Beatrice. Peter married Lizzie Kelly and had six children: John, Catherine, Raymond, Joseph, Helen and Edward. Sarah (7 May 1863-17 Nov 1918) married William McConnell (4 Sep 1861-12 Dec 1938) and had five children: Raymond, Jennie, Emmett, Mary and Thomas. John (1865-1944) married Mayme Carolan (25 Oct 1865-24 Jan 1905) and had three children: Phillip, Mary (Wm. Brown) and James. Frank (29 Dec 1867-8 Mar 1959) married Mamie Gallagher and had six children: Alocque, Helen , Margaret (O'Connor), Patricia ( Brinkmoeller), Francis and Raymond (Ann Sutton). EHa (29 Dec 1867-12 Oct 1958) married Phillip Carolan and had 11 children: Mae (Cronin), Bessie (O'Brien), Theresa (Drew), Richard, Peter, James, Robert, William, Ellen (Sutton-Van Steenhuyse), Sylvester and Melvin. Margaret (26 Apr 1871-13 Jan 1953) married Thomas Carolan (17 Mar 1868-25 Sep 1954) and had eight children: Frank, Stella (Courtney), Henry, Stephen, Raymond, Bernadine (Courtney), Vincent and Raphael. They also had three who died in infancy.

Patrick Donlan died in 1899 and is buried in St. Bridget’s Cemetery, Bluffton, IA along with Bridget who died 10 Dec 1916 in Decorah.

Dostal, Jan and Teresie (Kvapil)

(JoAnn C. Dostal and Cyril M. Klimesh)

Bio Photo

Jan and Terezie Kvapil Dostal

Jan Nepomucky Dostal was born 20 Oct 1807 in house #56, Bohousova, County Zamrsk, Bohemia, to Frantisek and Veronica (Krchmarova) Dostal. Frantisek was the son of Jan Dostal born in Usti nad Orlice, Bohemia. Teresie Kvapil was born 18 Dec 1816 in Orlice, Bohemia, to Josef and Rozalie (Vondrova) Kvapil. Jan and Teresie were married 4 Feb 1838, in Kysperk, Bohemia, after the death of Jan’s first wife, Lidmila Kafka. They made their first home in house #42 Kuncice, County Zamrsk, Bohemia where all but one of their seven children were born. Jan had a small farmstead and worked as a master Cartwright.

In 1854 Jan and Teresie with their children: Frank, Anna,

John, Joseph, Anton and Leopold departed from Hamburg, Germany to make the journey to America. They landed in New York twelve weeks later.

Their introduction to the United States was a disheartening one, especially for Teresie. On leaving the ship, they failed to find their baggage. Unable to speak English, they were given to understand that the chests packed with their clothing, kitchen utensils, prized goose down feather beds and mementos of Bohemia had been shipped on ahead to their destination. Much later they realized the truth; their possessions had been stolen. Teresie was especially vexed about the theft of the feather beds, the down for which had taken her years to gather. Jan took the theft of their goods less seriously, “We each have two strong arms, we will get more.’’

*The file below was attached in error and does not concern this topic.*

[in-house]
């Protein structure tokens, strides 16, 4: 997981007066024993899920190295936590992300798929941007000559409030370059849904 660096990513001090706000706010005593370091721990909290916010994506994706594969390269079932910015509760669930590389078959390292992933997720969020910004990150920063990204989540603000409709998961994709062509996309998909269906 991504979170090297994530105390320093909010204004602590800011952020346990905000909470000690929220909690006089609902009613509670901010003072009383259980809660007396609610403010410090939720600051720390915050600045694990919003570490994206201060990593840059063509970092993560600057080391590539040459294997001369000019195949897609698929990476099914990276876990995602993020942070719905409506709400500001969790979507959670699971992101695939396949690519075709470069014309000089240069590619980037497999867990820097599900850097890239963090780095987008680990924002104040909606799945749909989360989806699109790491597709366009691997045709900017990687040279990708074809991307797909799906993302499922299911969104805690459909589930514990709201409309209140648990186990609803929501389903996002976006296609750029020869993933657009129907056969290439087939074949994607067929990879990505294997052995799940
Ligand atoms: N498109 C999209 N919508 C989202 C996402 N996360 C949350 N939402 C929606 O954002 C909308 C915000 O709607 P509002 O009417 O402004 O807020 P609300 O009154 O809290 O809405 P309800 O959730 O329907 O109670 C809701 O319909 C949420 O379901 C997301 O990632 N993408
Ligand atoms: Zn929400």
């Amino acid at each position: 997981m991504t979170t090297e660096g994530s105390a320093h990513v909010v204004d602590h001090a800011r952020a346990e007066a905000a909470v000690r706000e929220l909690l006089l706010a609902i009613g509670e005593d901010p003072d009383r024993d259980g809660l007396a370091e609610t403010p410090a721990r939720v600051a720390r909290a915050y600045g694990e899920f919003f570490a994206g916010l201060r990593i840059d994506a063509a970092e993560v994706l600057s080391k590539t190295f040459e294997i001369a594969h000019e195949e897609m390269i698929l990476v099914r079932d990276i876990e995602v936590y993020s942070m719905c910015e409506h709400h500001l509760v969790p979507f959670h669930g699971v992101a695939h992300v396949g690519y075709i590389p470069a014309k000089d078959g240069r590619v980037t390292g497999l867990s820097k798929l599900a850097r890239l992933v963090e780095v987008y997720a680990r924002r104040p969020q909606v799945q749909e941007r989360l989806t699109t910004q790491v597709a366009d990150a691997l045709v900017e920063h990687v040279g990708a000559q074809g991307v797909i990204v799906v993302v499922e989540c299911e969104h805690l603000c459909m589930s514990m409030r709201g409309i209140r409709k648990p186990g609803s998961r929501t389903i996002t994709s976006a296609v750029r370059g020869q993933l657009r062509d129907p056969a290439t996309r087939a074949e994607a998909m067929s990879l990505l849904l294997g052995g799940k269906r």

From New York they went to Racine, Wl arriving there in Nov 1854. Being too cold to travel any farther, they spent their first winter living in a one room log cabin with the Korab and Lorence families.

In the spring of 1855, the Dostals resumed their journey. They settled in Davenport, IA which then was described as a clearing containing a small settlement. Jan secured employment as a deck hand on one of the many river boats used to ferry the thousands of wagon train immigrants heading for the newly opened Iowa frontier. With the older boys working to supplement their merger income, the family managed to survive as well as save a little of Jan’s $1.50 a day wage. While living in Davenport, their youngest daughter, Barbara was born 13 Jun 1856.

After two years at Davenport, Jan, spurred on by the promise of their own fields and wooded pastures, obtained a wagon and oxen, and moved his family to Spillville, IA where a settlement of his countrymen had been established. Not long after the Dostals constructed their permanent home, Father Kroutil, a Czech missionary priest, celebrated Divine Services in their residence since there was no church in the settlement. In Spillville Jan resumed his trade of a wagon maker. He developed considerable proficiency at this trade and operated his wagon shop for many years. Jan and his sons constructed a frame house in Spillville which still stands today. It is located south of the Bily Clocks Museum building.

About 1860 the Spillville settlers, as well as others in the county, were alarmed by a report that an Indian war party was approaching. While her brothers hurriedly rounded up the oxen in the woods, Barbara (the youngest daughter) made ready to flee - with a loaf of bread under one arm and a doll under the other. Happily the alarm proved to be a false one.

Jan and Teresie died in 1889 and 1899 respectively. They are both buried in St. Wenceslaus Cemetery.

Jan and Teresie had seven children: Frantisek Xavier “Frank” (b. 30 Nov 1938). On 18 Jan 1864 Frantisek married Josephine Pribyl in Spillville. In 1878 they moved to a farm near Manly, Worth Co., IA where they died. Frantisek and Josephine had five children. Jan Nepomucky John” (b. 2 Sep 1840) married Mary Riha on 2 Apr 1866 in Winneshiek Co. John died in St. Paul, MN in 1925 and is buried in Manly. John and Mary were the parents of eight children. Josef 'Joseph” (b. 12 Dec 1842). Joseph mar-

Complete OCR transcription. See the associated scan to compare with the published information.

Please, contact the County Coordinator to submit additions or corrections.

Winneshiek IAGenWeb Home

Copyright statement

Please read the IAGenWeb Terms, Conditions & Disclaimer
~all of which applies to the Winneshiek Co. website. ~
this page was last updated on Sunday, 28 March 2021